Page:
“I still remember, on the first day of school I looked around and realised I was the eldest. Not in my class, mind you, but the entire school. That was a very difficult time for me. Everyone would look at me funny and tease me—students and teachers alike. I still couldn’t get used to it during the first year and skipped school often. But then I thought to myself, ‘You’ve already started Secondary One, you might as well finish it. You need to.’” He just wanted to be “normal” and restart his life.
On completing high school, he left for Melbourne to study finance and marketing, but he was obliged to return home at the age of 22. Chiau’s father had become unwell and was unable to run the business, which by this time was experiencing a downturn in fortunes. “I didn’t expect to take over the family business,” he says. “The only experience I had was being part of a gang.”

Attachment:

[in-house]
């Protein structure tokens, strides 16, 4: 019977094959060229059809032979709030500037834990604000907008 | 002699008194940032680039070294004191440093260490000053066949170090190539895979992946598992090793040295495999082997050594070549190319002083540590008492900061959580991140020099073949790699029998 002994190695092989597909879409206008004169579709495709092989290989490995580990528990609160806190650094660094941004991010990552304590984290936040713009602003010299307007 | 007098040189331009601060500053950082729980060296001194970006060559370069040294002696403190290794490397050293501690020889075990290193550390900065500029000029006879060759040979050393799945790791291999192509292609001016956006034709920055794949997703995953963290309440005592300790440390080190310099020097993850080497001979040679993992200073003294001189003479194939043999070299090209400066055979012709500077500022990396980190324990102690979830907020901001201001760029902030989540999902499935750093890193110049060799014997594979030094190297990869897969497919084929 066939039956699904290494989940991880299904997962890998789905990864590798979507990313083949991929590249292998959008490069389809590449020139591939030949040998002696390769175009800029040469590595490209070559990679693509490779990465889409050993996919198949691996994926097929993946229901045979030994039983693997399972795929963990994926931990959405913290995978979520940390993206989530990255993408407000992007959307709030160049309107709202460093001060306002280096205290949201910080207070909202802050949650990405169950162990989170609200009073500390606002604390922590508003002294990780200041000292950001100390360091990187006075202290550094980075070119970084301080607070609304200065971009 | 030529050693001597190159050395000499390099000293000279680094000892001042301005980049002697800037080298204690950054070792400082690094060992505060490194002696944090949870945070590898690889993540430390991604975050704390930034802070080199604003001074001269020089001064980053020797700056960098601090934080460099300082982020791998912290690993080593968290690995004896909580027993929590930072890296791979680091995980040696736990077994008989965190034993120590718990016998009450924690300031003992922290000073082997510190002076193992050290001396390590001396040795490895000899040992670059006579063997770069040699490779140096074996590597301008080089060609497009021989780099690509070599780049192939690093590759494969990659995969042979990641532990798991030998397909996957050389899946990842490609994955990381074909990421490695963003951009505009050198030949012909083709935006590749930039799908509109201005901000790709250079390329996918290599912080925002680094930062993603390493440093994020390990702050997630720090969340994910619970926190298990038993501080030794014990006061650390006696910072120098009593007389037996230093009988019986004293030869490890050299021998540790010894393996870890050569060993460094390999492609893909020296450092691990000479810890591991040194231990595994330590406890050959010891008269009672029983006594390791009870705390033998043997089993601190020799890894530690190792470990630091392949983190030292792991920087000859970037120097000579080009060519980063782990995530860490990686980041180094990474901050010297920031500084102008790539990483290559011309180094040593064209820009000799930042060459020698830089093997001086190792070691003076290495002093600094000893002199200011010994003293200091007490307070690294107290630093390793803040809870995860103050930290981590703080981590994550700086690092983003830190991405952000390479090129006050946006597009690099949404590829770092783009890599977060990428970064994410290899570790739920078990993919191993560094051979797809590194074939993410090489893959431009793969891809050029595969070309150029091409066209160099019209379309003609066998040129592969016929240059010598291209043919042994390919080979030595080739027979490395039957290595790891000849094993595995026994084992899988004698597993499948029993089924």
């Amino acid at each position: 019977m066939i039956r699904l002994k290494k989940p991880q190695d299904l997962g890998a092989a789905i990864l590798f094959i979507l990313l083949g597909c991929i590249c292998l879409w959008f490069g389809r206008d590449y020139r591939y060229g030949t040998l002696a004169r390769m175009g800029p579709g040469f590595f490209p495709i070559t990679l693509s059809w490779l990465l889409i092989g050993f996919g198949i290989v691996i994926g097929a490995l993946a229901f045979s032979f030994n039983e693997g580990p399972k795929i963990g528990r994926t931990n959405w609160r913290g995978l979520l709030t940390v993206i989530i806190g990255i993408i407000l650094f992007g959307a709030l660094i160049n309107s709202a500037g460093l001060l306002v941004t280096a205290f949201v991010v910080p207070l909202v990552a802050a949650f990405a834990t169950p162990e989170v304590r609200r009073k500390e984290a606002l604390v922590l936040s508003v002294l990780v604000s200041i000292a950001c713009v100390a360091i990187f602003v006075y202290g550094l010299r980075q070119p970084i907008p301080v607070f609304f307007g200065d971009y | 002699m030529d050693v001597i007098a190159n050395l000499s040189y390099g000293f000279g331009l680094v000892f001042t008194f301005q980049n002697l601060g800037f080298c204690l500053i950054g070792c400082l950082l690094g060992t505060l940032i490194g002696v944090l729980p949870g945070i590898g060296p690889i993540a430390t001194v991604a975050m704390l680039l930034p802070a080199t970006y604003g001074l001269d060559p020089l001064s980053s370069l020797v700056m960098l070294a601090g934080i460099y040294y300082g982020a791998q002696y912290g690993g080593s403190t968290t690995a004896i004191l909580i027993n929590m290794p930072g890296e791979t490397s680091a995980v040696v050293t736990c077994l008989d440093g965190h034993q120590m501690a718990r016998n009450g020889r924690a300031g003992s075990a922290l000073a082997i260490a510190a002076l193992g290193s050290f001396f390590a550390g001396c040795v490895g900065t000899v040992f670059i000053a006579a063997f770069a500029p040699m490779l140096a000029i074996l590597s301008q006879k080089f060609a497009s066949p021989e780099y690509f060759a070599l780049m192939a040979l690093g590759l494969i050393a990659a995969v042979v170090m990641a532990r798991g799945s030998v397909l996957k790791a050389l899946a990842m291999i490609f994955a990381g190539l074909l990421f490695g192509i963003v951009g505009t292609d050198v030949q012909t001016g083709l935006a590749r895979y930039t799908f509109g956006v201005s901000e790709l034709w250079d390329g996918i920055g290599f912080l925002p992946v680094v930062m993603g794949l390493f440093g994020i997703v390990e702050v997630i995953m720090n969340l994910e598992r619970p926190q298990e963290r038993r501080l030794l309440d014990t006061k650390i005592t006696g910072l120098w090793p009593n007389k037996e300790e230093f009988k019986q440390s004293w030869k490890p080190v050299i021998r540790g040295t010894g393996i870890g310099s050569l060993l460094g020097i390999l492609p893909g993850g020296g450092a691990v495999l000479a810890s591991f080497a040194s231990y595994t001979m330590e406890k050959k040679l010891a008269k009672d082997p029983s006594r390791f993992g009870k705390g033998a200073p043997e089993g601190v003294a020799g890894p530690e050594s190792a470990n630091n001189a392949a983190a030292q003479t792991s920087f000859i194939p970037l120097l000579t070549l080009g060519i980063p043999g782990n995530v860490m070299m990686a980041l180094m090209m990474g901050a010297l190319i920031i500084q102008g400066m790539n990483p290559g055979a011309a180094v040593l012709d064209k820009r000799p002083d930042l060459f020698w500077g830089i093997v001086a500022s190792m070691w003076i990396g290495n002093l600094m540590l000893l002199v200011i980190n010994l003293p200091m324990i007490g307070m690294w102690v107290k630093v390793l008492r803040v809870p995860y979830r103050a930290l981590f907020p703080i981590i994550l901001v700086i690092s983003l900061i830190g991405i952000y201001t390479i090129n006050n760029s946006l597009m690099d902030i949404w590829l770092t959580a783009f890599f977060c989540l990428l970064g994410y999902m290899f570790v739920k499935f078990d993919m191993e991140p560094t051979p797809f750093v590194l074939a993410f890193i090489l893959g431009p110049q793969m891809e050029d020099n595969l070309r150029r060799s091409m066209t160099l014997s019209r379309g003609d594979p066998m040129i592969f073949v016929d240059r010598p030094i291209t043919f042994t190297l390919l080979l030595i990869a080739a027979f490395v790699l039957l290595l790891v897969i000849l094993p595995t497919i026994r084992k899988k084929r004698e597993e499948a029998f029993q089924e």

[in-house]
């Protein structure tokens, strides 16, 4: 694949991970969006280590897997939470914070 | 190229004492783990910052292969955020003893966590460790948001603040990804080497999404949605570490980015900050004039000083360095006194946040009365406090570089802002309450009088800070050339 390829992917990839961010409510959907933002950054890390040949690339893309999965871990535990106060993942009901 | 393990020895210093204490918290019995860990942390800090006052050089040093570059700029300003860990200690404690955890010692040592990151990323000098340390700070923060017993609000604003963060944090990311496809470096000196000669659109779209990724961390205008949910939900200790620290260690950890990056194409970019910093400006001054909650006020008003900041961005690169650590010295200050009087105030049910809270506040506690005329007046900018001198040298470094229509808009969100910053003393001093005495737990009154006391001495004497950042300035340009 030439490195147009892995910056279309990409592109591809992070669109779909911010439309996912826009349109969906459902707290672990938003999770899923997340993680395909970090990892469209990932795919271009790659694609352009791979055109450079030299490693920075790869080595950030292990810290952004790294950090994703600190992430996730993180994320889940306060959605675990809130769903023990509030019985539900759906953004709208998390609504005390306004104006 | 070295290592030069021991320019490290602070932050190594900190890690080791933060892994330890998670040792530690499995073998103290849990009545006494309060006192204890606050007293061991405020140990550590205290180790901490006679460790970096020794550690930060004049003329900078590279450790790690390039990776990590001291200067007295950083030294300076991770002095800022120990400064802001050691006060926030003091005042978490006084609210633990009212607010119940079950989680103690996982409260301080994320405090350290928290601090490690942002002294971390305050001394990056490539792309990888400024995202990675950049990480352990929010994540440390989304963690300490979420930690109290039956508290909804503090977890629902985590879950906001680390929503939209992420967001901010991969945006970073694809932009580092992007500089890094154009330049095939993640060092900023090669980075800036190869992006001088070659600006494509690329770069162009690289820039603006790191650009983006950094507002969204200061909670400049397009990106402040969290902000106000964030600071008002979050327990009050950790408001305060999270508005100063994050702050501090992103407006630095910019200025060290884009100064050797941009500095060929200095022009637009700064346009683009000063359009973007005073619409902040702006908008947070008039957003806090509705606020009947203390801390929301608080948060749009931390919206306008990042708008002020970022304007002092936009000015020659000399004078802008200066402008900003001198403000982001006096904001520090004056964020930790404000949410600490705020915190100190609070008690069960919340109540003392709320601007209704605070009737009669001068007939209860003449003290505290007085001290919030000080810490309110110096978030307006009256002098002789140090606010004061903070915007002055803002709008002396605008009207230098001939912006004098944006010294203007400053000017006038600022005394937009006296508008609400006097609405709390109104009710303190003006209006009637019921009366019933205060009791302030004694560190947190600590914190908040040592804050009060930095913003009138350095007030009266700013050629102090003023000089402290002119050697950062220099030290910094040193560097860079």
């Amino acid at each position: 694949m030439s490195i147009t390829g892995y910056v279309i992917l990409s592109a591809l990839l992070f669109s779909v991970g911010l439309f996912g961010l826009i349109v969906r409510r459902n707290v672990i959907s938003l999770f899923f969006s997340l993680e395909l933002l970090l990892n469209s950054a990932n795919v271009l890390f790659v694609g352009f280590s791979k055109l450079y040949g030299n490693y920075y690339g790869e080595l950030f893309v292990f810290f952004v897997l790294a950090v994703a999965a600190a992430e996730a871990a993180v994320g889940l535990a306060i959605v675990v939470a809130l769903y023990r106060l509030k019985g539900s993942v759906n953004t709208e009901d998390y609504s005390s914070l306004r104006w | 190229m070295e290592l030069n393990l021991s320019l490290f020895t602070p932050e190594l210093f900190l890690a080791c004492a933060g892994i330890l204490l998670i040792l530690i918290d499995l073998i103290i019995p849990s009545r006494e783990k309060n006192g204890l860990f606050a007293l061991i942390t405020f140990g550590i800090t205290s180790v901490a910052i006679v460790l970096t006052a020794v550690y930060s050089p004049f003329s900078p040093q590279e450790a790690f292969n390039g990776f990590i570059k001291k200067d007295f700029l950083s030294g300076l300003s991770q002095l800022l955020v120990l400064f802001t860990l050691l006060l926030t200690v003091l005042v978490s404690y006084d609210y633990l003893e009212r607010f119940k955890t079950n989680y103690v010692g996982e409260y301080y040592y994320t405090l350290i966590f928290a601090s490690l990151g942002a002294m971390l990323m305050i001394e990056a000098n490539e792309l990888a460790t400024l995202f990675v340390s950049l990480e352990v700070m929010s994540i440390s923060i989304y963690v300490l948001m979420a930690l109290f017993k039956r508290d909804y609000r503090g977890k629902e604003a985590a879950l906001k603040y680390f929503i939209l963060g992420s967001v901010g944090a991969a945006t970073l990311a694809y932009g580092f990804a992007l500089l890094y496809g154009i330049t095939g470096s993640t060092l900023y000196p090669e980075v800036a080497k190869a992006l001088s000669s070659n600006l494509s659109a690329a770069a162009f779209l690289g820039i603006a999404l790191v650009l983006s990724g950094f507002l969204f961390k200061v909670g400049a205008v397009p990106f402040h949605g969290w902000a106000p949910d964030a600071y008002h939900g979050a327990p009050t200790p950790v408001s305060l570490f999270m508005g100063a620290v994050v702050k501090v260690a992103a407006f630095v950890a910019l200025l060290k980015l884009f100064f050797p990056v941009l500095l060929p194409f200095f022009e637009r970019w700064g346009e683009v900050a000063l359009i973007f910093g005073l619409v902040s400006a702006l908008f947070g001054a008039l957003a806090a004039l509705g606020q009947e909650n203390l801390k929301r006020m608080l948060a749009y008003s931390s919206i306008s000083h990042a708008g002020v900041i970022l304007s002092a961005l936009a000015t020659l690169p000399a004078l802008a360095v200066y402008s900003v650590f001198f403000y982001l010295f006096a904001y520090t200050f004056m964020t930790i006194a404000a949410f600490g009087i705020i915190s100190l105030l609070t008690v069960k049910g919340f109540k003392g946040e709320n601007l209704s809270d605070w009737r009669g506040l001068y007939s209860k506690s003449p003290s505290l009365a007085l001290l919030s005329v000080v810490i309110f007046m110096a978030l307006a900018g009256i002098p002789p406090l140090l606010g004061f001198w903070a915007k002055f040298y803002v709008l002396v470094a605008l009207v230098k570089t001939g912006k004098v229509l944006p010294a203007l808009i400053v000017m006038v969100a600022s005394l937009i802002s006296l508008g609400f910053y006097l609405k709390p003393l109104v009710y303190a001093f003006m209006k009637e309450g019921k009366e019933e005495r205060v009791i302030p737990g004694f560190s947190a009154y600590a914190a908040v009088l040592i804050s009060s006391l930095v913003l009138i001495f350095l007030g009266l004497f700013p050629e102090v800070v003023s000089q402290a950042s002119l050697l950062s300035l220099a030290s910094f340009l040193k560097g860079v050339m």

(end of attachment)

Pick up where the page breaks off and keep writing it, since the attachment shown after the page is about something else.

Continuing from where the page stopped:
Thirteen years later, however, things are a lot different. When Chiau returned from Melbourne to Malaysia, Chin Hin Group was just a cement trading company. Since then, working on the rationale that it is too risky to be selling just one product, Chiau has expanded the business into a one-stop building material distribution company. Within three years, he’d grown it into the country’s biggest, and soon the small cement trading company of the 1970s had become two publicly listed giants.
The big question
“You know, our quality of life depends on the type of questions we ask ourselves,” Chiau says. “When I was 16, I kept asking myself, ‘Do I want to continue living like this?’ That question changed my life. This is the same concept I applied to my business philosophy, even when we did very well in the trading business. I asked, ‘Do I want to continue in this line of business for the next few decades?’”